Now we may have paid Domestic Violence Leave to manage. The curse of DV is now being placed into workplace relations just to add to the woe of the people involved but to also create new victims, the self-employed. Currently people manage these awful situations as best they can, as far as we can see no one wants it to have any extra effect on the workplace. It would be best managed by the experts in the welfare sector but ideologues with no understanding of community or of workplaces want to make a small business person pay for someone else’s difficulty. There are better ways of managing this but as always the better way will be ignored for the sake of ideology, power and politics.
There have been some very good initiatives. For example, the ‘Red Tape Repeal’ day did have results but the constant changes in ministers and the resistance of those who benefit from complexity has caused stagnation. We also have in place a ‘Regulator Performance Framework’ which was embraced enthusiastically by some but not all. That must be revisited and become part of an annual “Report on Regulator Performance” day.
Some of the best outcomes for small business has come through an understanding of who we are and how we operate. For example, the changes in process and rules for determining Unfair Contract Terms shows that the red tape imposed on us from unscrupulous, or uncaring, big businesses actually impede good business. The changes have provided small businesses with better fairness and less ‘surprises’. More changes are needed in that policy area.
One problem area is late payment to small business by big business. The Business Council of Australia and COSBOA are working together to confront this problem and many large Australian businesses have signed up to the Payment Code, but the biggest multi-nationals have no care or motivation to pay in a timely manner. A small or medium business that has no funds will struggle to pay tax and other regulatory demands.
The ASBFEO has also completed an inquiry into late payments and it appears that we may need to legislate on payment times. This has occurred in the European Union and may be needed here. Compliance developed to help small business better comply sounds like an oxymoron but may be the only way to assist small businesses comply with payment demands.
The development of digital business support has also provided an opportunity to streamline payment and communications to the benefit of the business community and for government agencies. This has to be managed carefully.
One good example of a digital response is Single Touch Payroll (STP). This is designed to collect information from a business while it actually completes a business task, rather than undertake a separate function such as the Business Activity Statement. There is some way to go before this embraces all businesses as there are some seventy thousand businesses who still do pay on spreadsheets and do not use software. But we will reach a stage when all businesses will be plugged in rather than some being unplugged.
There is also the development of eInvoicing processes that allows for faster and more secure communications that will eventually give governments and business then opportunity to communicate key information in the least intrusive manner.
We need to make sure that the use of technology is not abused by government agencies to actually create more work.
There is an emerging concern around a group we call our shadow regulators. These organisations are not for profits that have either legislative control or monopolistic control over the business community. This is based around bar code management, accessing music and managing goods packaging. They are:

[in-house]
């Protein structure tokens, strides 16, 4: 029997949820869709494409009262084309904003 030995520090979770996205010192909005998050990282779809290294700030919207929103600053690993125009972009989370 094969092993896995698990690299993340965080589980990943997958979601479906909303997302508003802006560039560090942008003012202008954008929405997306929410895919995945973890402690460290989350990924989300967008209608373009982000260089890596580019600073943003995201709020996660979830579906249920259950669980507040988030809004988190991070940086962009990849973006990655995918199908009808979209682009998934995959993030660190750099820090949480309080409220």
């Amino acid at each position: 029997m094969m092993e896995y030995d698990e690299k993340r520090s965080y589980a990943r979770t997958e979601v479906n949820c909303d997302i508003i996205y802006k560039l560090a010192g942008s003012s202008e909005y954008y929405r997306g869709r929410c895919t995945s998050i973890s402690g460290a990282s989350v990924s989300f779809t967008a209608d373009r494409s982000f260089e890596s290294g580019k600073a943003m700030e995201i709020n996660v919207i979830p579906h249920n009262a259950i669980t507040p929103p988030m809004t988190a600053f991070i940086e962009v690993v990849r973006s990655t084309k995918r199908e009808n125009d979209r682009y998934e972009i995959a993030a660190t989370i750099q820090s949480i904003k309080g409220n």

- GS1 – a world wide organisation that manages bar codes on behalf of the business world.
- APRA AMCOS - who manage the payment of royalties from all businesses who play music to song writers and authors. “We're here for the music. We help music creators get paid for their work and give music users easy ways to legally play and copy what they like. Royalties keep the music coming and ensure the industry’s future. And that’s what we all want to hear.”
- The Phonographic Performance Company of Australia Limited (PPCA) who seek royalties and payments from all businesses who play music developed by a production companies.
- The Australian Packaging Covenant Organisation (APCO) is a co-regulatory, not-for-profit organisation that partners with government and industry to reduce the harmful impact of packaging on the Australian environment.
- Superannuation funds are in many ways a shadow regulator as we have needed to fit in with their needs and processes and they have shown, in most cases, no regard for the time or health of the small business person. We are treated as an unpaid supplier that will be fined if we don’t do their work, for no financial return.
These organisations do not report to government committees yet act exactly like a regulator. They can charge businesses what they wish, they can take businesses to court. They like any NFP must do an annual report but basically they report only to themselves.
The GS1 group charge some of the highest fees for membership and purchase of barcodes and GNITs of any of the country based GS1s. It is quite difficult to compare their prices but it appears likely they, having a monopoly, have created extra costs and process for Australian businesses to maintain jobs for 150 staff in luxurious premises. They need to be more transparent and more responsive to business needs not their own corporate needs.
Regulation and activity that can be removed include the role of pay clerk for paid parental leave and the collection and distribution of employees’ superannuation.
For many years COSBOA has been calling for superannuation to be included in PAYG payments to the tax office. This would save the business and superannuation community billions of dollars and give better certainty to employees. Our proposal to remove business from the collection process would mean that the superannuation industry would collect people’s funds from one place, the ATO, instead of 800,000 places- employers. The savings would be huge and there would be an increased return for fund members, but the idea is rejected due to a fear that Directors and/or their organisations may not get as much money through Directors fees.